As regular CFZ-watchers will know, for some time Corinna has been doing a column for Animals & Men and a regular segment on On The Track... particularly about out-of-place birds and rare vagrants. There seem to be more and more bird stories from all over the world hitting the news these days so, to make room for them all - and to give them all equal and worthy coverage - she has set up this new blog to cover all things feathery and Fortean.

Friday, 29 June 2018

Bird family tree shaken by discovery of feathered fossil

by Helen Briggs BBC News

25 June 2018
They're some of the strangest birds in the world, known for their bright plumage and their penchant for fruit.
The turacos, or banana-eaters, are today found only in Africa, living in forests and savannah.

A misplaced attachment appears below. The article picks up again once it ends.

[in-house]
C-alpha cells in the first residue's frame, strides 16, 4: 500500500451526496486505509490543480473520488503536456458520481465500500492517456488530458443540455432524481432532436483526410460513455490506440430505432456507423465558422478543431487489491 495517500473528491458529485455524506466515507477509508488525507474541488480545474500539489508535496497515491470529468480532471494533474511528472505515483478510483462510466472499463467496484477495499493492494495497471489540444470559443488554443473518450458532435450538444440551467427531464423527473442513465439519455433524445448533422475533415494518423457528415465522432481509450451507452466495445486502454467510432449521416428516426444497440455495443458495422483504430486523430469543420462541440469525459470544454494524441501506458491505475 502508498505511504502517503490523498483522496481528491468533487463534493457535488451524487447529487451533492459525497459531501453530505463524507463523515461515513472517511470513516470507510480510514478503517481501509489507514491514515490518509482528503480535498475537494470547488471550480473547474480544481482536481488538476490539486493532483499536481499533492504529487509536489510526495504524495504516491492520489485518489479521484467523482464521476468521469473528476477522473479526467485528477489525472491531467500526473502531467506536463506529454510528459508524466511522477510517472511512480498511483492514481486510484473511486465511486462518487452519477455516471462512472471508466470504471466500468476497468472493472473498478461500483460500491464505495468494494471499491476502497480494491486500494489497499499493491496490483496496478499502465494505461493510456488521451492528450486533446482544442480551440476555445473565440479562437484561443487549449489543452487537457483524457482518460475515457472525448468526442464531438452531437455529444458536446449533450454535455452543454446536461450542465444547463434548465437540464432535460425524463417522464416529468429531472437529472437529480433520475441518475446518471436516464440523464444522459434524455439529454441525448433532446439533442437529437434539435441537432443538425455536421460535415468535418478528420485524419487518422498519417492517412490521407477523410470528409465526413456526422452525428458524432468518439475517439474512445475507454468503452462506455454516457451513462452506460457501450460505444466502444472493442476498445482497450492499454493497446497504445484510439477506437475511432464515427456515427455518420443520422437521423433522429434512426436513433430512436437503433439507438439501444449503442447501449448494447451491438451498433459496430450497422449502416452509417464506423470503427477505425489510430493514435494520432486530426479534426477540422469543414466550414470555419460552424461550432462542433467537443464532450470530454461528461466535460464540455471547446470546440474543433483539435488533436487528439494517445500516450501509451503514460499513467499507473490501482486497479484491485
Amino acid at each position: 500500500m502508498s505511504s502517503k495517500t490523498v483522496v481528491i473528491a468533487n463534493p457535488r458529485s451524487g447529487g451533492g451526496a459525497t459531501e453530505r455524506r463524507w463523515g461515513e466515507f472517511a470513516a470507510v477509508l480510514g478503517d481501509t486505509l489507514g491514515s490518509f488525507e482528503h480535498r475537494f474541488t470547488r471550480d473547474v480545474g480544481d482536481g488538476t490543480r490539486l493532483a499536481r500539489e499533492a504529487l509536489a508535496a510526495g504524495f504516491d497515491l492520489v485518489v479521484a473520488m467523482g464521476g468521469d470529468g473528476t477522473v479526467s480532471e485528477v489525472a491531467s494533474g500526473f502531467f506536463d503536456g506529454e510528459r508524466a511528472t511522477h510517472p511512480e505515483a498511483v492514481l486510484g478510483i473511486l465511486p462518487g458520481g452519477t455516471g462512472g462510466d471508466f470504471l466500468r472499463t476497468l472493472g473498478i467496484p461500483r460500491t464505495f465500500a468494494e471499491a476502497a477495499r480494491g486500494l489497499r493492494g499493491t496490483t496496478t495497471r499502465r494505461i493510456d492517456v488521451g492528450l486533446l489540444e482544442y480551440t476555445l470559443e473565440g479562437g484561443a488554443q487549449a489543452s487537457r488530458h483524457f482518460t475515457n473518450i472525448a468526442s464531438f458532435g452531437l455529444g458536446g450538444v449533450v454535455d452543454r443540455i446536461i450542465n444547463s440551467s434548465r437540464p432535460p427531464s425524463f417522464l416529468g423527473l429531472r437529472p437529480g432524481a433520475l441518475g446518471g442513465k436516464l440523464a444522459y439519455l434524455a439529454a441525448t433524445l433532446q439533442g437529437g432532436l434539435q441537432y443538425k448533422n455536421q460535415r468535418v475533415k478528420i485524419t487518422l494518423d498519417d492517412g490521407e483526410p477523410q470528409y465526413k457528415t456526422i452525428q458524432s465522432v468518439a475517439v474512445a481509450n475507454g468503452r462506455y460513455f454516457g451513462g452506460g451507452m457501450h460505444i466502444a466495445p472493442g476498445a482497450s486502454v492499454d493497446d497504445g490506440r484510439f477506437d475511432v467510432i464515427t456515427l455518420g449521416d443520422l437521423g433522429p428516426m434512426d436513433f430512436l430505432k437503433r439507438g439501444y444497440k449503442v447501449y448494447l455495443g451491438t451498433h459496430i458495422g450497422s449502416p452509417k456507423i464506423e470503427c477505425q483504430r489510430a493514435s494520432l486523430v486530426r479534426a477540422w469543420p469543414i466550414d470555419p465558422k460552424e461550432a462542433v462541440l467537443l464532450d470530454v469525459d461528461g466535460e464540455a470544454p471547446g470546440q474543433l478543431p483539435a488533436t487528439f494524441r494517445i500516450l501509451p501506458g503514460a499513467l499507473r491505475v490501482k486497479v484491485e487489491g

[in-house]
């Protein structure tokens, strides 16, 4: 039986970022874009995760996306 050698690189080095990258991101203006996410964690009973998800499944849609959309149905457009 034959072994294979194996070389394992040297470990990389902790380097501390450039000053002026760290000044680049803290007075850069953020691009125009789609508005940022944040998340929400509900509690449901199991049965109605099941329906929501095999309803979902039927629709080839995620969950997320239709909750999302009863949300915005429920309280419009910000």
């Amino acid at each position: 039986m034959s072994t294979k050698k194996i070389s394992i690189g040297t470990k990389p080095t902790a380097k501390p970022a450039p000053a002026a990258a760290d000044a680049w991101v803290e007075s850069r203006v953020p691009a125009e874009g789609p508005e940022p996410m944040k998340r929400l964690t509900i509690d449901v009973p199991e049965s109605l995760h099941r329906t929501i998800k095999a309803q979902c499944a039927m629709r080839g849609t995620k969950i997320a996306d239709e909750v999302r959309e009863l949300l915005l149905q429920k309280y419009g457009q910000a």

A beautifully preserved fossil bird from 52 million years ago is shaking up the family tree of the exotic birds.
The fossil's weird features suggests it is the earliest known living relative not just of the turacos, but of cuckoos and bustards (large long-legged birds).
And the fact the remains were unearthed in North America shows the distribution of different birds around the globe would have been very different in the past.
The banana-eaters
"Our analyses show with some strong support that the fossil is the earliest known representative of this group, the turacos, or the banana-eaters, that today are only found in sub-Saharan Africa," said Dr Daniel Field, a vertebrate palaeontologist in the Milner Centre for Evolution at the University of Bath.
"Although, our fossil comes from western North America and it's about 52 million years old."
The attractive and colourful turacos of Africa are noisy, gregarious birds. They feed mostly on fruits and enjoy bananas, as their name suggests.
Dr Field said these fascinating birds, which he has photographed all over Africa, are a group well known to bird watchers.


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